Entrepreneurship and Japanese Industrialization in Historical Perspective

24 Pages Posted: 8 Oct 2009

See all articles by John P. Tang

John P. Tang

ANU Research School of Economics

Date Written: September 1, 2009


Studies of entrepreneurship in nineteenth century Japan typically focus on the activities of leading industrialists who founded large, family-owned conglomerates known as zaibatsu. These individuals do not conform well with the archetypal Schumpeterian entrepreneur, but this discrepancy may be more an issue of context than behavior. However, due to a lack of documentation for smaller independent firms, it is difficult to make this comparison. To broaden the scope of analysis, I use data drawn from corporate genealogies, which provide a more complete cross-section of entrepreneurial activity. This dataset of firm entry during the Meiji Period (1868-1912) covers a wide range of industries, allowing me to analyze aspects of Japan's early industrialization that heretofore have relied on anecdotal or case evidence. I also propose a game-theoretic model of entry appropriate for entrepreneurs in late developing economies that exploit the qualitative nature of these data.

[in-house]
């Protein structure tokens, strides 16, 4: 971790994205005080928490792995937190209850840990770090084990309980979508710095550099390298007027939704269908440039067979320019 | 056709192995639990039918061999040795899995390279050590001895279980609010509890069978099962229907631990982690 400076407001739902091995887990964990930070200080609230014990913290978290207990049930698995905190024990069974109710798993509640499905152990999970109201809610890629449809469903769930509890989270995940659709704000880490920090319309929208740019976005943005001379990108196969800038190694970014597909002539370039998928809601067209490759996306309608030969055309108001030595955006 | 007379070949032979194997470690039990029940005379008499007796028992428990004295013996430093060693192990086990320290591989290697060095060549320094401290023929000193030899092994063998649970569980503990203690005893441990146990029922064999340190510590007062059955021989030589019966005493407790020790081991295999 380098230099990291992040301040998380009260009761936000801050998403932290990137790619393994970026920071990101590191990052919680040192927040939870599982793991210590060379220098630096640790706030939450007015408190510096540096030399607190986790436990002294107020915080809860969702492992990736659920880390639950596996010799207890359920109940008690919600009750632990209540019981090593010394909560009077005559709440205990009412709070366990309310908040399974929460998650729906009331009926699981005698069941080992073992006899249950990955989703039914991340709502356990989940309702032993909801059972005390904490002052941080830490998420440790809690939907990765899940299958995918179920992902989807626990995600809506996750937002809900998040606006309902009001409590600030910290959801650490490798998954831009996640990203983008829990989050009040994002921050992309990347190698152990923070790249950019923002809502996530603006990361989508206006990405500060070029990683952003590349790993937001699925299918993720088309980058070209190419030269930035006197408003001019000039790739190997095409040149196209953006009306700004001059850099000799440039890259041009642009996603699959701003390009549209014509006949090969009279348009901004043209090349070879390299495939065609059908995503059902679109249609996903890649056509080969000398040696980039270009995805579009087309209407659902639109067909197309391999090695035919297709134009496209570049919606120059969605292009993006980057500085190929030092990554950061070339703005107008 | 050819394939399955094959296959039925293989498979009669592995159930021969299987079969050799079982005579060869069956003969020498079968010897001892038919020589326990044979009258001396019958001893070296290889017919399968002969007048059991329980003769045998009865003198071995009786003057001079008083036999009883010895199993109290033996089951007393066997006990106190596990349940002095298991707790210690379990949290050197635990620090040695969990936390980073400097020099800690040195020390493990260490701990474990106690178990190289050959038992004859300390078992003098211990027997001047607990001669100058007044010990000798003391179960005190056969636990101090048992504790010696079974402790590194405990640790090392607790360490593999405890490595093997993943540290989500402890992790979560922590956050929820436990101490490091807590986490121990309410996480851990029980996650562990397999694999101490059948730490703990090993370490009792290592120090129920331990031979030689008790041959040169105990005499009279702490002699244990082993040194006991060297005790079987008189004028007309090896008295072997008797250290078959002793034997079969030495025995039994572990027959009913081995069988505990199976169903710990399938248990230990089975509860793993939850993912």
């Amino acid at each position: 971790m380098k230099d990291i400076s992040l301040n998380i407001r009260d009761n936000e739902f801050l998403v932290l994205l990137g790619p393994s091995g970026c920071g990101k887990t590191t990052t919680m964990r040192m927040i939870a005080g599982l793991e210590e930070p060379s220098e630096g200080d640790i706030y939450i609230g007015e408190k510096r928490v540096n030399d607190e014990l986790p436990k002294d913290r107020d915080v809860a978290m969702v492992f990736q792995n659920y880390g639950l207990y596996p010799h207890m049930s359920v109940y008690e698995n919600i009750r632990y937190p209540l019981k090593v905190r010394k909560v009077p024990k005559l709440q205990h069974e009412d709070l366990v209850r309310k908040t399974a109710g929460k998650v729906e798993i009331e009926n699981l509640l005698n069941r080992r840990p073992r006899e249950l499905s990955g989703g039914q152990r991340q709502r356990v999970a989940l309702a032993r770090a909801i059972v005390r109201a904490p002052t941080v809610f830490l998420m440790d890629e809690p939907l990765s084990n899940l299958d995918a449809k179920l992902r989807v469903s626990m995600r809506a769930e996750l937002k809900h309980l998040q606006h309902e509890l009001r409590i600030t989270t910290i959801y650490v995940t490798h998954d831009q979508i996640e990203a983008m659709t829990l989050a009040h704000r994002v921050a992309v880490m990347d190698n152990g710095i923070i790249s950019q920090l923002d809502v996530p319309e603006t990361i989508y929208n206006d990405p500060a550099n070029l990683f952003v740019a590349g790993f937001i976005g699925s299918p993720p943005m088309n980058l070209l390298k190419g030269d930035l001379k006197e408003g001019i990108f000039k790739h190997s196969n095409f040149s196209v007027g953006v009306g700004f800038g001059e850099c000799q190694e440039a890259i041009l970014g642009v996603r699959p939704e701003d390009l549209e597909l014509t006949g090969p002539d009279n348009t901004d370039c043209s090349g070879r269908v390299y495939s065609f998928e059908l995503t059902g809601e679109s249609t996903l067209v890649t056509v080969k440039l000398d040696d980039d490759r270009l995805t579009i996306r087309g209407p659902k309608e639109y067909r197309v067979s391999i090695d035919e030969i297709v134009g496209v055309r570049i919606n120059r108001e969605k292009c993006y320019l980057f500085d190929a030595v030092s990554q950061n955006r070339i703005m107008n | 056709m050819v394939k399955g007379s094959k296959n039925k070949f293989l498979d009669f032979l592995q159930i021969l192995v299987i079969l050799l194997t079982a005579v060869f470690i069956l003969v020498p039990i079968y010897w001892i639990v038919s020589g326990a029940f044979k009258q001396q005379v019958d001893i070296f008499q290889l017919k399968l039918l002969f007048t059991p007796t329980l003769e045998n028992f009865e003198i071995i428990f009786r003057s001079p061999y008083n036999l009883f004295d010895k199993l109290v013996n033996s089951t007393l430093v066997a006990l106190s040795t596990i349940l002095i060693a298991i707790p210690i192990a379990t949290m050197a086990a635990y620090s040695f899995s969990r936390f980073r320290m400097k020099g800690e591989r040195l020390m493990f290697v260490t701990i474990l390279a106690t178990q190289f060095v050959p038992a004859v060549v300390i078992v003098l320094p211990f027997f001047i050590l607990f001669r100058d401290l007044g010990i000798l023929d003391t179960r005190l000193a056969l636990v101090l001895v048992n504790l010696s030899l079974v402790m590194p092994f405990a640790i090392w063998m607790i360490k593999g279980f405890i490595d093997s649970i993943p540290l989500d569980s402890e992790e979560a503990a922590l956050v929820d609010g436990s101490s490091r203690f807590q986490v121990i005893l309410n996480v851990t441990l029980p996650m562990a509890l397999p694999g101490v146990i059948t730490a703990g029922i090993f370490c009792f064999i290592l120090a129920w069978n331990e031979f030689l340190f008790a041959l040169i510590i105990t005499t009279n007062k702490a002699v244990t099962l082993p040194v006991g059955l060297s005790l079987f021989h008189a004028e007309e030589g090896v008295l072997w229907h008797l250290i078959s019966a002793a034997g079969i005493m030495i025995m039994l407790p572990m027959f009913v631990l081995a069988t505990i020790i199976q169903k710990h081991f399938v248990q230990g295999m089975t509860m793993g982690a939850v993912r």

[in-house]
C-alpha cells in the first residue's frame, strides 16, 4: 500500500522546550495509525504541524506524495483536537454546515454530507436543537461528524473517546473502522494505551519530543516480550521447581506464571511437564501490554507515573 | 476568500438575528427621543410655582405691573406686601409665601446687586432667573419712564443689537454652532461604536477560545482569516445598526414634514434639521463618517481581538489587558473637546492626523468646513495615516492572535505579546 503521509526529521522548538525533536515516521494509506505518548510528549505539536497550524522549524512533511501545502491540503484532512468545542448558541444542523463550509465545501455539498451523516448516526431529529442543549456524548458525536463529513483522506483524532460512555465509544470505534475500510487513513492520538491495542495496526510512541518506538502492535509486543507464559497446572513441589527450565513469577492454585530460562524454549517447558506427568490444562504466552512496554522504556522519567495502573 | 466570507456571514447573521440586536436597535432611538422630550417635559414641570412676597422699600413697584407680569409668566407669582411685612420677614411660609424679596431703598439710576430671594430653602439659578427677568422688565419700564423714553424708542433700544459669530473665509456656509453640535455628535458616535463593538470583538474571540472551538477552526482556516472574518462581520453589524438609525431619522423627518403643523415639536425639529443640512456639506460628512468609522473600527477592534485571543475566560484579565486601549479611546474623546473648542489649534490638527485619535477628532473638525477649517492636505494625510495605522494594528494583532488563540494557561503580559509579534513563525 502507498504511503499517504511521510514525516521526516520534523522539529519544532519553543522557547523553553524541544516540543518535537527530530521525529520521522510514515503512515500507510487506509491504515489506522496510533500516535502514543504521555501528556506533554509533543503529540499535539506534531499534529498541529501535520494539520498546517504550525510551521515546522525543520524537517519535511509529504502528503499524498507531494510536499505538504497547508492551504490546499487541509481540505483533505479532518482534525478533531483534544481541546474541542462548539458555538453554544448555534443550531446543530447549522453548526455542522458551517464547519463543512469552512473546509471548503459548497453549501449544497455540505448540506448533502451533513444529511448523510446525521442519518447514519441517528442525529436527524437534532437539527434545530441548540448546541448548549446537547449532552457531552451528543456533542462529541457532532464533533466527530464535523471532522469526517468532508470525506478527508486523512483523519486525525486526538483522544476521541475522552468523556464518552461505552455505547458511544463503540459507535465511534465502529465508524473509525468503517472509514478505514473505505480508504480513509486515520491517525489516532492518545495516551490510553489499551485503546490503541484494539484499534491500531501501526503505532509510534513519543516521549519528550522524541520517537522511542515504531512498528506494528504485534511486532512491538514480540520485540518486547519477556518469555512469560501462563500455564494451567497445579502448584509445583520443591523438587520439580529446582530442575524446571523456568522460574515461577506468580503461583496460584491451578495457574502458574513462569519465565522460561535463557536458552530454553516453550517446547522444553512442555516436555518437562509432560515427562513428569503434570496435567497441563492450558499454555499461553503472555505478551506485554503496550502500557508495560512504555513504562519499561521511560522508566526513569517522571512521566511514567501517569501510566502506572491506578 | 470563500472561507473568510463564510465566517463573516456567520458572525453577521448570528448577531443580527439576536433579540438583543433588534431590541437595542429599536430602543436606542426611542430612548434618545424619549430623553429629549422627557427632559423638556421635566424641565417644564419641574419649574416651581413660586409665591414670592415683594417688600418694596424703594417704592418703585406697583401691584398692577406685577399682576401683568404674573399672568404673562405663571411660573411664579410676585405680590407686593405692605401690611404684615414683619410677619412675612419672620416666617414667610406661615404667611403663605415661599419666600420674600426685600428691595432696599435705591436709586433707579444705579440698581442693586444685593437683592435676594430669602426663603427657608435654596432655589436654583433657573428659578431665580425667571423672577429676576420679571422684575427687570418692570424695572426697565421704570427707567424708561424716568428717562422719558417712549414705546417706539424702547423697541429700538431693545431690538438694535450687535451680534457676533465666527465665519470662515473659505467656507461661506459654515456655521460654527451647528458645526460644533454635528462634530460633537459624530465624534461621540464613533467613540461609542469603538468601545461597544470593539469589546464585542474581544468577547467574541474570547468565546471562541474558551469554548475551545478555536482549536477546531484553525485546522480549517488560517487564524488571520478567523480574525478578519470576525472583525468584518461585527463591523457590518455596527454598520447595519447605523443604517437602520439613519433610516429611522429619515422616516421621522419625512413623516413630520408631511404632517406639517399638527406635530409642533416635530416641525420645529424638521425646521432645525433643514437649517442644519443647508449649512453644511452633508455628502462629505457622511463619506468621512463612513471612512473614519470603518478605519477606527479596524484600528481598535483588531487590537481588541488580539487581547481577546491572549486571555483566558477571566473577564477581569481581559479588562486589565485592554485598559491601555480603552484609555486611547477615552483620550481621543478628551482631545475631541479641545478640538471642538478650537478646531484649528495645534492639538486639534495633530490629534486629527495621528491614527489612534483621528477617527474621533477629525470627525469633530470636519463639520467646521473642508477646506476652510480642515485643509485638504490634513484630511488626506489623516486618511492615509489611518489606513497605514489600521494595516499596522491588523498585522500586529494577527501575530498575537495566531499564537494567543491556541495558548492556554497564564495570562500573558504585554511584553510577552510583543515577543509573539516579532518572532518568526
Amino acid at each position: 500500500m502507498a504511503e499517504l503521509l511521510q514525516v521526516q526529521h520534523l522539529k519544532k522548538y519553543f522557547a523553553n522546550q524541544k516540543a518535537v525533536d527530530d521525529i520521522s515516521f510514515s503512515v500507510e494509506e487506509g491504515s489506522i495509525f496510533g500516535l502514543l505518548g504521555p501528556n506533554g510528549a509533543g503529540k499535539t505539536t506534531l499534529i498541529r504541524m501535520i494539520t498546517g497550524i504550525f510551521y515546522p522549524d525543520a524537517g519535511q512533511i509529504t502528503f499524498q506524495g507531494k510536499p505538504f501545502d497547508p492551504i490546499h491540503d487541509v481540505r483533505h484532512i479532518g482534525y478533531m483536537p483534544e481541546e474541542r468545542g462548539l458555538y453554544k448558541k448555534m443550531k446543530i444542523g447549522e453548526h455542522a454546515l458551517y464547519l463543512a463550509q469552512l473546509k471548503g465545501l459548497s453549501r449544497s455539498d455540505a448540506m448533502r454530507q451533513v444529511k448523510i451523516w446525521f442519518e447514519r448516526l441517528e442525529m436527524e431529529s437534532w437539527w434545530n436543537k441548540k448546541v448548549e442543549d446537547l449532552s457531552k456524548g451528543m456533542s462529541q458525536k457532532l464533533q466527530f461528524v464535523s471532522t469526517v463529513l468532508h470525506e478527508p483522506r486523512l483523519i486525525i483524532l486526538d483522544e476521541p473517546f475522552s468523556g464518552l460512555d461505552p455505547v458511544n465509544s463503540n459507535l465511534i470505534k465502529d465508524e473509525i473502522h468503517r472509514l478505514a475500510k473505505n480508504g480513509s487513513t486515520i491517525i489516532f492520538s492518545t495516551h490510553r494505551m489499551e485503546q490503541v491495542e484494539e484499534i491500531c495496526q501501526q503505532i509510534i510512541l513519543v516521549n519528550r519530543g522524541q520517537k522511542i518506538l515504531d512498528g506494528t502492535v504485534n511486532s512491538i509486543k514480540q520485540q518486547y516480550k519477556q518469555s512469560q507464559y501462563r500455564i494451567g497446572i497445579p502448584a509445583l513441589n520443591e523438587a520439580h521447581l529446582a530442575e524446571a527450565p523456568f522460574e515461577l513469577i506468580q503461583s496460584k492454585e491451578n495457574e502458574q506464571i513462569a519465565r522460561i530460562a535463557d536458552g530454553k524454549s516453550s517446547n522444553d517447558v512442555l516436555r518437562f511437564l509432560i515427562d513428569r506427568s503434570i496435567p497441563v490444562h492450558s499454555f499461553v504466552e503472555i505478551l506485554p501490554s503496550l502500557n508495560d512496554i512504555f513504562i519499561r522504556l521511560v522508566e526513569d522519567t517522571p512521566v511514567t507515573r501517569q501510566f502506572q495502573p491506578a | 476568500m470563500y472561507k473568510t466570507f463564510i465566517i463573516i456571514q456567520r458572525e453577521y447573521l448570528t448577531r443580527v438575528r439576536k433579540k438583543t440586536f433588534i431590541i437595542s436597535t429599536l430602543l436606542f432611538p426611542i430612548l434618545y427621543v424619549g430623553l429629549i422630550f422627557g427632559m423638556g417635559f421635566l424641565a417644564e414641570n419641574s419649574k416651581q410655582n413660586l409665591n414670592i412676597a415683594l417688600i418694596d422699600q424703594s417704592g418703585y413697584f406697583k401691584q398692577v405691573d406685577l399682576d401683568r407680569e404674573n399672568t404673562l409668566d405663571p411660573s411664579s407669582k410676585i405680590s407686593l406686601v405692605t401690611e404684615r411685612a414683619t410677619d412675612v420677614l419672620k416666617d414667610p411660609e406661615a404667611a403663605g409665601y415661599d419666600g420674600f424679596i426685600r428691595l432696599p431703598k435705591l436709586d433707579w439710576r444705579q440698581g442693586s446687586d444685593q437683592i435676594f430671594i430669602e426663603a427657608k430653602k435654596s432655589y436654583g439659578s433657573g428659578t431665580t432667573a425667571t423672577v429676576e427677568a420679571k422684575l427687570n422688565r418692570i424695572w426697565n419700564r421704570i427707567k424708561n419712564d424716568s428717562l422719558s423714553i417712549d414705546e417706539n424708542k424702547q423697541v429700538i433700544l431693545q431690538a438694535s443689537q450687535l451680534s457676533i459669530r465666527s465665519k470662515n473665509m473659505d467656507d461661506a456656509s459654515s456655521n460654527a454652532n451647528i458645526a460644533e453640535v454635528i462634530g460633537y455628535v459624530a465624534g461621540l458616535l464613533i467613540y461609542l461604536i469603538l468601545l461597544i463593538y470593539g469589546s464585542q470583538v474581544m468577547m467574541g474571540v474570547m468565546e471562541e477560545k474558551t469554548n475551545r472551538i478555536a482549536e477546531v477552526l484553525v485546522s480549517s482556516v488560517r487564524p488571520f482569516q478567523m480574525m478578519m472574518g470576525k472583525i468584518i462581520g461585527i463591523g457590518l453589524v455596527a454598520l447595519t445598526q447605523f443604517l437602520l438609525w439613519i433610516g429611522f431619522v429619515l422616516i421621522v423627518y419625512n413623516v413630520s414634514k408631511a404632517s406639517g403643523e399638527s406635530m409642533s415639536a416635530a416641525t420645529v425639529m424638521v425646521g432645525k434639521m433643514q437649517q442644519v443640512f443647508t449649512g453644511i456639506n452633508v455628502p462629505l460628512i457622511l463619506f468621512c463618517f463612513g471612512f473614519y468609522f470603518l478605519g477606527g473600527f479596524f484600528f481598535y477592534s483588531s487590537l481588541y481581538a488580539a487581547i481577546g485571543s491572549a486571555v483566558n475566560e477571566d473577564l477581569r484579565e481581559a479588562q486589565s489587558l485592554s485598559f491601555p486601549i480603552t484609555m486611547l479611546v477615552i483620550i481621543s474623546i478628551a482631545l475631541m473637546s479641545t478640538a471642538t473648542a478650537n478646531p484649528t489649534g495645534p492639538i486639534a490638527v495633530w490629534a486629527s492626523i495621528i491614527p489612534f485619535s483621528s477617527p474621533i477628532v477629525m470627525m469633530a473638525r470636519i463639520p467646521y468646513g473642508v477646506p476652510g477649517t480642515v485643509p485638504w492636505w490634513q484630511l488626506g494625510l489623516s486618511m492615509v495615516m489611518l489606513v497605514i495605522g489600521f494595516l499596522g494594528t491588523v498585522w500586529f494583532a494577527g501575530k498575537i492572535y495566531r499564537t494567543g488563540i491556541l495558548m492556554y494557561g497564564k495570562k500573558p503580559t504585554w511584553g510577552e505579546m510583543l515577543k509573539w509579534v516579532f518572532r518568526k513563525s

Keywords: Meiji Japan, entrepreneurship, entry model, industrialization, late development

JEL Classification: N85, O14, O33

Suggested Citation

Tang, John P., Entrepreneurship and Japanese Industrialization in Historical Perspective (September 1, 2009). US Census Bureau Center for Economic Studies Paper No. CES 09-30, Available at SSRN: https://ssrn.com/abstract=1484795 or http://dx.doi.org/10.2139/ssrn.1484795

John P. Tang (Contact Author)

ANU Research School of Economics ( email )

LF Crisp Building 26
Canberra, Australian Capital Territory 0200

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